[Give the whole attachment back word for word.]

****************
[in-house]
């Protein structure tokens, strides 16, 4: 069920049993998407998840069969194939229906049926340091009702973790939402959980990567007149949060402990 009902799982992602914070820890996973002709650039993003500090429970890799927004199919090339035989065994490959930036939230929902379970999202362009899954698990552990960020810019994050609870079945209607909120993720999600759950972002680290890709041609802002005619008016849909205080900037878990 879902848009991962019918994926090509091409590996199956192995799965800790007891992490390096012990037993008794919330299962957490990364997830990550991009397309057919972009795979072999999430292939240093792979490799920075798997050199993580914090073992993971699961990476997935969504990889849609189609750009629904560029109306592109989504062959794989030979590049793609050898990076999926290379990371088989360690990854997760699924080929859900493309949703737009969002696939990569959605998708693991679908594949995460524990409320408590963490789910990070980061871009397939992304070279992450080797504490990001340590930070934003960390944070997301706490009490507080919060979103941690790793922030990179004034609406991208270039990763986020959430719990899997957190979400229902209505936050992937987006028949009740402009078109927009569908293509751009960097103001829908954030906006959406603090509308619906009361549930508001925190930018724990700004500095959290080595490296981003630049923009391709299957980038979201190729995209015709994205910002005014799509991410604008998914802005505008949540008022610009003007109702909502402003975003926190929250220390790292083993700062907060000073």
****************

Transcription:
[in-house]
């Protein structure tokens, strides 16, 4: 069920049993998407998840069969194939229906049926340091009702973790939402959980990567007149949060402990 009902799982992602914070820890996973002709650039993003500090429970890799927004199919090339035989065994490959930036939230929902379970999202362009899954698990552990960020810019994050609870079945209607909120993720999600759950972002680290890709041609802002005619008016849909205080900037878990 879902848009991962019918994926090509091409590996199956192995799965800790007891992490390096012990037993008794919330299962957490990364997830990550991009397309057919972009795979072999999430292939240093792979490799920075798997050199993580914090073992993971699961990476997935969504990889849609189609750009629904560029109306592109989504062959794989030979590049793609050898990076999926290379990371088989360690990854997760699924080929859900493309949703737009969002696939990569959605998708693991679908594949995460524990409320408590963490789910990070980061871009397939992304070279992450080797504490990001340590930070934003960390944070997301706490009490507080919060979103941690790793922030990179004034609406991208270039990763986020959430719990899997957190979400229902209505936050992937987006028949009740402009078109927009569908293509751009960097103001829908954030906006959406603090509308619906009361549930508001925190930018724990700004500095959290080595490296981003630049923009391709299957980038979201190729995209015709994205910002005014799509991410604008998914802005505008949540008022610009003007109702909502402003975003926190929250220390790292083993700062907060000073």